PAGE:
Trans inmate wins federal case to get gender affirming surgery
A U.S. District Court judge has ruled that a prison would violate an inmate’s constitutional rights by denying her from having gender-affirming surgery, and has ordered correction officials to allow for the inmate to make such arrangements.
Nicole Rose Campbell was diagnosed with gender dysphoria prior to going to Racine Correctional Institute, a medium-security men’s state prison in Wisconsin. She was “permitted to receive hormone treatments, counseling, and even allowed to wear some women’s clothing” since starting her sentence, but was initially denied the opportunity to receive surgical procedures.
Related: Black trans woman sues after being sexually assaulted over 14 times in men’s prison
After a seven-year battle, the courts have ruled in Campbell’s favor.
“Defendants have identified no practical impediment to providing sex reassignment surgery to Campbell. The surgery is no more expensive or difficult than other treatment that the DOC routinely provides,” Chief Judge of the Western District of Wisconsin, James D. Peterson, wrote in his ruling on December 8.
Campbell was sentenced to a 34-year imprisonment term for first-degree sexual assault of a child in 2007. She first requested gender confirmation surgery in 2013, which officials denied, despite allowing her to receive other treatment.
When she initially filed a lawsuit against them, the Wisconsin Department of Corrections moved for it to be dismissed, but a judge initially ruled that her case could proceed. In 2019, the the Seventh U.S. Circuit Court of Appeals overturned that ruling, declaring that correction officials could “not have known” that denying her the opportunity to seek surgery as treatment would be a violation of her rights.
This made the department immune from punitive damages, but the question of her right to receive the surgery remained unsettled until Judge Peterson’s ruling. He found that such denial, with the intent to or not, violated Campbell’s Eighth Amendment rights against “cruel and unusual punishment” because, as her treatment reflects, the current state of her genitalia causes Campbell a significant “anguish.”
He also found that the Department of Correction’s contention, that Campbell would not qualify for the procedure because she isn’t able to live a “real life” as a woman behind bars, to be proof that they’re “deliberately indifferent” of her medical condition.
“Campbell continues to suffer from gender dysphoria, which causes her anguish and puts her at risk of self-harm or suicide,” Peterson wrote, adding that as an inmate, “monetary damages, even if they were available, would not alleviate her suffering.”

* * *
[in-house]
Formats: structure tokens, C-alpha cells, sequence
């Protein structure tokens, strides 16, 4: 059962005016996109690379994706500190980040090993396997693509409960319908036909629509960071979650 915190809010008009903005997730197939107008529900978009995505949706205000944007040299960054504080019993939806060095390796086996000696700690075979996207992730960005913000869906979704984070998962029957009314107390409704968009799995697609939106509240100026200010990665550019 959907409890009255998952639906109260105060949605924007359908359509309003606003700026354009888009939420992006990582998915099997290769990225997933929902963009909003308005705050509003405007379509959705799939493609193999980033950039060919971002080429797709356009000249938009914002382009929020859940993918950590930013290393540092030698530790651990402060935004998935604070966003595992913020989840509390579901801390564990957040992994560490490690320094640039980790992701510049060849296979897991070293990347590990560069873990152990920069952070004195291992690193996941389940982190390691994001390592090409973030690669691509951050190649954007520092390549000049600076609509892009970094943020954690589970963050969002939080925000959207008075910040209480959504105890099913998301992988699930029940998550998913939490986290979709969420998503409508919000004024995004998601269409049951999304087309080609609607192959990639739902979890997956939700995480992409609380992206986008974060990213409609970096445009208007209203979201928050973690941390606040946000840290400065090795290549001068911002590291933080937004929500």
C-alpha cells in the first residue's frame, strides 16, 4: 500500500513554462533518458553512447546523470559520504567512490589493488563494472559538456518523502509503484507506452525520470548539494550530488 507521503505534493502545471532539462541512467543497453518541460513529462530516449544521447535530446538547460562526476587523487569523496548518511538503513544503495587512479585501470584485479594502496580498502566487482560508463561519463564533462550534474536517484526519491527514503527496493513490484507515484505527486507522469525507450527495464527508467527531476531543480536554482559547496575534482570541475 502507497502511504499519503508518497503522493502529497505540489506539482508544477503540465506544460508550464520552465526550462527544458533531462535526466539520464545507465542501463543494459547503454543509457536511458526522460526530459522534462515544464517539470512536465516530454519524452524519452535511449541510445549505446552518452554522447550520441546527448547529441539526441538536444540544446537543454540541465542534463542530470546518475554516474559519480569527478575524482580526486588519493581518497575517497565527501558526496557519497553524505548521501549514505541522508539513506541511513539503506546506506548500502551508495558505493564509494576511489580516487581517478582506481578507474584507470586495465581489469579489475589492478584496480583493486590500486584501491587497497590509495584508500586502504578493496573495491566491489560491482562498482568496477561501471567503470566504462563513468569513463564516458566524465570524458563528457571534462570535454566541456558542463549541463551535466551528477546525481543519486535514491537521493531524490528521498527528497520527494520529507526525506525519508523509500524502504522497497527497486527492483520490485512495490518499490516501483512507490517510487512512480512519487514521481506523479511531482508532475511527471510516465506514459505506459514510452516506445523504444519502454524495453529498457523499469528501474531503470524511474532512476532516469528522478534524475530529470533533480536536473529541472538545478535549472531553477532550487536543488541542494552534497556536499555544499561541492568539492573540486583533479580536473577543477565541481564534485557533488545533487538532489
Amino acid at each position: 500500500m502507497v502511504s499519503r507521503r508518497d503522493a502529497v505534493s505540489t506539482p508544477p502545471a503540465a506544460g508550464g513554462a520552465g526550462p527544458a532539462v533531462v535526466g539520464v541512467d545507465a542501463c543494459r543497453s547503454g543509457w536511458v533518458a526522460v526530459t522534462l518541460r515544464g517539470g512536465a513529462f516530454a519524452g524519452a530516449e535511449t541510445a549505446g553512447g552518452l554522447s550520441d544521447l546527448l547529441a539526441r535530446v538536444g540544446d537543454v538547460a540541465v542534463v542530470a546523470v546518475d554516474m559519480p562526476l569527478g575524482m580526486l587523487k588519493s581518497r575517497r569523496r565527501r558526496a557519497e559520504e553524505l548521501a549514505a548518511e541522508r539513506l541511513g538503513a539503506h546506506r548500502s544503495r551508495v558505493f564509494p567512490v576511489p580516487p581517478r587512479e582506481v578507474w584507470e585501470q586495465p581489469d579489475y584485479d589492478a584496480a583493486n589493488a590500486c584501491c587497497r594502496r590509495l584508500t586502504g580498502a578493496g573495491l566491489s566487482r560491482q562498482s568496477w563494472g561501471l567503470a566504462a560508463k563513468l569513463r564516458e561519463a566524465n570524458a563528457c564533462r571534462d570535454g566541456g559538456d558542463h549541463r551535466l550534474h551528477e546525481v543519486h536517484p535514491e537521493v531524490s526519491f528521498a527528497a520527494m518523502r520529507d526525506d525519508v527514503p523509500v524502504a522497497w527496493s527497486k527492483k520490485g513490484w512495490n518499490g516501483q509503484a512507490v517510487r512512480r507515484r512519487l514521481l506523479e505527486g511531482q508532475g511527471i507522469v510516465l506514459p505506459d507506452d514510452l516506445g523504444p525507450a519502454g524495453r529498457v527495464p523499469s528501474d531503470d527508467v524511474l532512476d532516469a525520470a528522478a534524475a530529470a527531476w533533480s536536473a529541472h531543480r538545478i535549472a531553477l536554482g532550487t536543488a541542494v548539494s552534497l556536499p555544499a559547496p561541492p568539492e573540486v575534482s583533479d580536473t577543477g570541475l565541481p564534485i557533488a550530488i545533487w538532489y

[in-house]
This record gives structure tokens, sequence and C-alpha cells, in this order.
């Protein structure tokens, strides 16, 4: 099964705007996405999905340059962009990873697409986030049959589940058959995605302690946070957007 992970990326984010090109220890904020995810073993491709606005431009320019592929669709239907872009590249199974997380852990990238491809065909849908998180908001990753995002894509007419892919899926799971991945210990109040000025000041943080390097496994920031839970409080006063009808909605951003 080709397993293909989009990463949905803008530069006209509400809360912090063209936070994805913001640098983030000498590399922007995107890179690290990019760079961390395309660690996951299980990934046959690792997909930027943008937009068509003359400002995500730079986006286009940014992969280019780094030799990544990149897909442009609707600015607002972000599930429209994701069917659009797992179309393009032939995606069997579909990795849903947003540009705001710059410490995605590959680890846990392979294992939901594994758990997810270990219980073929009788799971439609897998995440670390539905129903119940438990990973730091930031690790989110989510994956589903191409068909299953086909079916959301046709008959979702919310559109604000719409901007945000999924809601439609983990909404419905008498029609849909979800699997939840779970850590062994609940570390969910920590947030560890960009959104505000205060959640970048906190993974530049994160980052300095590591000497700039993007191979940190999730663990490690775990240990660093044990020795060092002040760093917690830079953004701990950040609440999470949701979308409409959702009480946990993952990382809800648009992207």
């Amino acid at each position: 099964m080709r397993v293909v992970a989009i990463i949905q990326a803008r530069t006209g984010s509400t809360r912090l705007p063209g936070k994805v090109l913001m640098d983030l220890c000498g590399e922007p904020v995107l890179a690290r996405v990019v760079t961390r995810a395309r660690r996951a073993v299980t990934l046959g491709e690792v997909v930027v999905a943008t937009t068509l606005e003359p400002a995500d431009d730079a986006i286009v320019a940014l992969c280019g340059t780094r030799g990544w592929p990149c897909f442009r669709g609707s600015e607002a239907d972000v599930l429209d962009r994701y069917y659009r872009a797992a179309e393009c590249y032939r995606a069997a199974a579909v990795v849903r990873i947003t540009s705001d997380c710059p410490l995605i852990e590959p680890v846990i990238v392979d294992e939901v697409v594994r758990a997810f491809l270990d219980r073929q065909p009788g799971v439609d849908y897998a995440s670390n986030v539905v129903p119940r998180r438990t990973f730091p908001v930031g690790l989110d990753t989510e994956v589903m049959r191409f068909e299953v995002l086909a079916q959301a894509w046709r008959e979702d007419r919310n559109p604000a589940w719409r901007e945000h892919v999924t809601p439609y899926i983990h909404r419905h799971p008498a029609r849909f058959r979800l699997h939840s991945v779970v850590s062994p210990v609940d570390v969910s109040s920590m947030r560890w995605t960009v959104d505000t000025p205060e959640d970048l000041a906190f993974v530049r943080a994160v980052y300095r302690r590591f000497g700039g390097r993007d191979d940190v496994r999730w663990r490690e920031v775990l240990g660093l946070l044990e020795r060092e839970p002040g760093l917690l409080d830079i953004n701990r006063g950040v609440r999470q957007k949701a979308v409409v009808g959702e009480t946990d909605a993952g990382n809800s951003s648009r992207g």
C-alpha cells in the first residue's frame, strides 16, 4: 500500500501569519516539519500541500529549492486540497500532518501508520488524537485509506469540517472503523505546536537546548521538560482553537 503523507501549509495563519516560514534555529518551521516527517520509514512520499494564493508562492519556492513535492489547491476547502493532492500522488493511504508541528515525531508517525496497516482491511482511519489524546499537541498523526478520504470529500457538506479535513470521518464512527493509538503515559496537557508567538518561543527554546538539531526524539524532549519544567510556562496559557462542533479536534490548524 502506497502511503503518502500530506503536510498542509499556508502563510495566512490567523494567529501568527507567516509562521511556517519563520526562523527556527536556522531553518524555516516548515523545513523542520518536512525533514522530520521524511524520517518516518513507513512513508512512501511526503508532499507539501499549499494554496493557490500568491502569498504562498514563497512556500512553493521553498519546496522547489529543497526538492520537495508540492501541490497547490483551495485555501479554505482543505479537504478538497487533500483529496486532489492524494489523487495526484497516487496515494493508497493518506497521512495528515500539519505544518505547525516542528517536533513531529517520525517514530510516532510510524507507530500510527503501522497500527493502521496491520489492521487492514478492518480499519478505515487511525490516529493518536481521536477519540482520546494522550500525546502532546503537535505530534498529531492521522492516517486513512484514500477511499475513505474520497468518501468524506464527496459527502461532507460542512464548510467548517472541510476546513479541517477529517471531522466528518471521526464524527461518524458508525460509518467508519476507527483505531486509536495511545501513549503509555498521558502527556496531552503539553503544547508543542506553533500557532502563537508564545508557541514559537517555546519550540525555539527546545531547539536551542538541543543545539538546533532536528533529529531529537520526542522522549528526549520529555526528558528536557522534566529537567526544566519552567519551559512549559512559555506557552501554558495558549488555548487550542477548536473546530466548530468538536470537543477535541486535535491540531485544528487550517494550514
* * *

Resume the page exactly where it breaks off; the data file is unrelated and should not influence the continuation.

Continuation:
Still, Peterson denied Campbell’s desired requests for breast augmentation, voice therapy, and electrolysis were denied.
Peterson, an appointee of President Barack Obama in 2013, added that “the rights of transgender persons and sex reassignment surgery remain politically controversial, even outside the prison context.”
“Some members of the public are outraged at any effort to improve the health and well being of inmates,” Peterson noted, “but the true public interest lies in alleviating needless suffering by those who are dependent on the government for their care.”
He thus concluded, “that interest is served by an injunction requiring the Wisconsin [Department of Corrections] to promptly arrange for Campbell to be assessed by a qualified surgeon for sex reassignment surgery, and to provide that surgery if the surgeon deems her to be a suitable candidate.”
The injunction is not binding yet, pending final comments — and consultation on how to word the finalized order — from both sides of the litigation by December 22.
Peterson also recommended, but did not order, corrections officials to move Campbell to a women’s prison in the meantime. All of the state’s prison facilities are segregated by sex, and only one correctional center under the state’s purview houses multiple male and female inmates, so correction officials suggested that they would require Campbell to wait and live at least a year in a women’s prison before receiving the surgery.
Peterson declined to impose such a condition on Campbell to receive treatment. “She has waited long enough,” he wrote.
“She has done everything she can within the confines of the male prison,” her pro-bono attorney Tom Heneghan stated after the ruling. “She was allowed to purchase feminine eye wear, she could wear feminine undergarments, they provided her with hormone therapy. But they drew the line and said, ‘No prisoner in Wisconsin will ever be allowed this kind of surgery.’ It wasn’t even an assessment of her situation.”
“She assumes, and probably correctly, her life will be easier [in a women’s facility], because she will be with other women,” Heneghan said.
The Milwaukee Journal-Sentinal reports that Campbell would be the “first in Wisconsin to have the [gender affirming] procedure while in state custody.”
Campbell will now meet with medical consultants to determine if she is mentally or physically fit for the surgery, as not everyone diagnosed with gender dysphoria “wants or needs surgery for treatment, or meets the strict medical requirements to be recommended for surgery,” the Journal-Sentinal notes.
There’s also only one doctor in the entire state that currently performs those surgeries, so it could take months or even over a year for Campbell to receive an appointment for the surgery.
Actual Story on LGBTQ Nation
Author: Juwan J. Holmes